Call Us: 1-512-815-3121

7 Things to Do Today To Rock the Holidays – and come out healthier! by Liz Lawrence, MA, LPC-S

Pt 1 of 3 :

  • Part 1- 7 things to do today to rock the holidays
  • Part 2: Holidays and grief – celebrating when it doesn’t feel like much to celebrate
  • Part 3: Having that hard holiday conversation – at home, at work, or on the way

 

Hello Reader. It’s coming…the holiday season! Need any help with your preparations? No, not the shopping or decorating prep – sorry I’ve got my own lists. How about the prep work for getting you ready?

As much as we prep for the food, the decorations, the social engagements, the family times, it’s important to prep ourselves to fully engage with it all! With the purpose of enjoying every bit of joy and coming out healthier after the holidays too!

What if you could come out of the holiday season, say January 2nd you wake up and you’re healthier than the start of the holiday season? Balderdash, you say?! I’m a cotton-headed-ninny-migguns b/c that’s not possible?!

 

Well, miracles DO happen and like the shake-and-bake that might be used in a couple of weeks, you can help!

 

 

Here are 7 things you can start doing today to help you rock the holidays and come out healthy!

One. Prep your Soul Health/Spiritual nourishment. “Our souls are healthy to the extent we maintain connection and receptivity to God.”-Mindy Caliguire, Willow Creek.

Holiday season can also involve depression and anxiety so prepping your soul is crucial. When we are depressed and anxious there are chemical changes in our body that can influence our thoughts, physical body, and our emotions thereby getting in the way of our core identity. Take time to prep your soul.

    • Connect your soul to creation, music, art, conversation that stirs life, hope, and health.
    • Teach your soul to be quiet. Ps 62:5
    • Educate your soul and preach the truth to yourself. Prov 19:2 You can have lots of degrees or doctorates, but ultimately it is what your soul knows that directs your life.
    • Fill your soul with hope. Heb 6:19
    • Teach your soul to boast and declare God’s love. Ps 34:2
    • Teach your soul to be accountable. Accept responsibility and accountability for your choices and invite the Lord to lead you. Ps 119:10; 139:23
    • Teach your soul to lament, grieve or mourn with confidence. Ps 42; 130

 

Two. Prep your fuel levels. What you put in your body will fuel your body. What goes in determines how you feel and sometimes think, so choose your fuel wisely.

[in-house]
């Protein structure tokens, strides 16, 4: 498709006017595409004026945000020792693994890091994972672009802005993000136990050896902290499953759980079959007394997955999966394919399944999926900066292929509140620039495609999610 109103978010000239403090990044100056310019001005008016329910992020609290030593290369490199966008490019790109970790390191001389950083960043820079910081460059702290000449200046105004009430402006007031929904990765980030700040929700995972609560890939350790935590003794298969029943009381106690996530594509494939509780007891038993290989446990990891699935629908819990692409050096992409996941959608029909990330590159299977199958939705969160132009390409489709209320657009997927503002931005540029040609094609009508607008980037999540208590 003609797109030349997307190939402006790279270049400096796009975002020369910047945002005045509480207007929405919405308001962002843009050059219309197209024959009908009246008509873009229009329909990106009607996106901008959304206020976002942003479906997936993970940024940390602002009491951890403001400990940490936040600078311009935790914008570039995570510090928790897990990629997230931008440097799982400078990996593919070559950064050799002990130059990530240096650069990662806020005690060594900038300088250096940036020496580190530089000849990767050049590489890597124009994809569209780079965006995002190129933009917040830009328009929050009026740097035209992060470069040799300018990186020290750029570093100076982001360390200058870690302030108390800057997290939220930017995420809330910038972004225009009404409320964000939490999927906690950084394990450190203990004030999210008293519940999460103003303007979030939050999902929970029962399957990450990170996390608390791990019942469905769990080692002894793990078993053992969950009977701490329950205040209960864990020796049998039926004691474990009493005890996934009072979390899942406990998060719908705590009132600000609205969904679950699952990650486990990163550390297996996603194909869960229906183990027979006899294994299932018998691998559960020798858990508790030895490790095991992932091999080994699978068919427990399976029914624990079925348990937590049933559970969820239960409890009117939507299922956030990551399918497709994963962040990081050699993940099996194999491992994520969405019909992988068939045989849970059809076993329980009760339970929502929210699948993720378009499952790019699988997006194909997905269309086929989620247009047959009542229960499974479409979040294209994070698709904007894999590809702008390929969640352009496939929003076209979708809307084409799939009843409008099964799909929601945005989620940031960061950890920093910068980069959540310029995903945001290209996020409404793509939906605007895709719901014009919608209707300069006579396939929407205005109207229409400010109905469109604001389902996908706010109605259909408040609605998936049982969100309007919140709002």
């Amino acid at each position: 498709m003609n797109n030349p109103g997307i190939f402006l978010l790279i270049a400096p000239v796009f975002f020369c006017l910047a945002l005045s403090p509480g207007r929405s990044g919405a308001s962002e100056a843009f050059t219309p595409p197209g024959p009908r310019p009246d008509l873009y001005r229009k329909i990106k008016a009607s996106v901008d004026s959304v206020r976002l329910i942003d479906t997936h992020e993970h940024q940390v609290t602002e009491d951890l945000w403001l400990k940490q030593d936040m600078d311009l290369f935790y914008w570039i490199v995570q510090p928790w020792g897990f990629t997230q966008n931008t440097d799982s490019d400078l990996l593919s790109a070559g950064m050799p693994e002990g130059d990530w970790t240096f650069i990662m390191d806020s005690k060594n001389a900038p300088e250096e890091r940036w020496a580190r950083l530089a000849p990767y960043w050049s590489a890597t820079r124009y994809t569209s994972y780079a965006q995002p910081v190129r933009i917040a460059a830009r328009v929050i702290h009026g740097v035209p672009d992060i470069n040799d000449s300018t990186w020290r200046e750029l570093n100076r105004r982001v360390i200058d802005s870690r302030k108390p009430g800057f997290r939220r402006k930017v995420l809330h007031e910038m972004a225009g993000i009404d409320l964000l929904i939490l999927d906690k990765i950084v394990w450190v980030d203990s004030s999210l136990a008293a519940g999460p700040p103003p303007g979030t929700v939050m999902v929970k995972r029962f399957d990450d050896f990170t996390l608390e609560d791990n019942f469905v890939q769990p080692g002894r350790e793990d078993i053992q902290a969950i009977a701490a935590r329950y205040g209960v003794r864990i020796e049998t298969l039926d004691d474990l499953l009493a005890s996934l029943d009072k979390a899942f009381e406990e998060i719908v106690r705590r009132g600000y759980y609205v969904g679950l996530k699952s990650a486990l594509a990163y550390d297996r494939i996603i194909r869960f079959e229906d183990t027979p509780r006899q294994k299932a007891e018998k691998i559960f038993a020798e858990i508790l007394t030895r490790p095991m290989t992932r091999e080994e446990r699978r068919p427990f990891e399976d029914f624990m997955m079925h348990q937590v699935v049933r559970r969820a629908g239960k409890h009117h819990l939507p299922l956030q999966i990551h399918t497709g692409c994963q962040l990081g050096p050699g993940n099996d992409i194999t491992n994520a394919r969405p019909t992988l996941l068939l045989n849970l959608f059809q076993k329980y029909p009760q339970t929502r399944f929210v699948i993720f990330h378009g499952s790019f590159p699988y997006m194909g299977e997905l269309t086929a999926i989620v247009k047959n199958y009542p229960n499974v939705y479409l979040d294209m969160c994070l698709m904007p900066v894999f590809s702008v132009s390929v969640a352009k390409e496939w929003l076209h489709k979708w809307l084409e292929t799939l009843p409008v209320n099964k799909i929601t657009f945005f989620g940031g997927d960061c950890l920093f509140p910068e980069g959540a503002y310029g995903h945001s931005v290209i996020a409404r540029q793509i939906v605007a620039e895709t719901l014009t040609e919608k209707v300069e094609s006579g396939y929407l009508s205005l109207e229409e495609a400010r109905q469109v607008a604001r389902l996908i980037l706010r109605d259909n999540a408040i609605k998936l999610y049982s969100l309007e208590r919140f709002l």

• Eliminate nicotine, caffeine and decrease simple carbohydrates. Also limit refined sugars and processed sweeteners.
  • It’s amazing what depression and anxiety can literally “feed on” and sugar is one of the biggest cravings while we feel depressed or anxious, with cravings for carbs a close second. Don’t feed the depression or anxiety, instead fuel your body with food it needs to be restored to full health from the depression and anxiety.
  • Vitamin or supplements may be recommended as led by your doctor. Consider asking your primary care physician or your medical doctor about brain healthy supplements you can add to your health regimen.

 

Three. Prep your Boundaries with a Life Rhythm or Rule. A rhythm or rule for life is a simple statement of the regular rhythms we choose in order to partner with God for transformation, they are a brief and realistic scaffold of practices that support your heart’s desire to grow in loving God and others. It honors your limits and your God-given longings. (2 sources: Spiritual Disciplines Handbook by Calhoun, p35; and www.emotionallyhealthy.org )

  • Learn to delegate and honor your limits—our schedules can control us and increase depression or anxiety experiences. Learn how to delegate things others could do at least 65-80% as well as you could if at all possible. Practice saying the word “no” to things that don’t line up with your schedule, values, and goals; or consider saying “let me think about it and get back to you” first.
  • Practice gratitude—if you want your brain to work better, practice being grateful on a daily basis. A frightened brain looks very different in a brain scan than a brain that has mulled over things it is grateful for. Write down 5 things you are grateful for every day. When depressed patients in Dr. Daniel Amen’s study completed this exercise daily, they needed less anti-depressant medication.
  • If there are currently activities, habits, or addictions that get in the way of you being the best you, reach out to a trusted friend or professional today. Don’t let these things continue to steal life, money, and healthy relationships from you.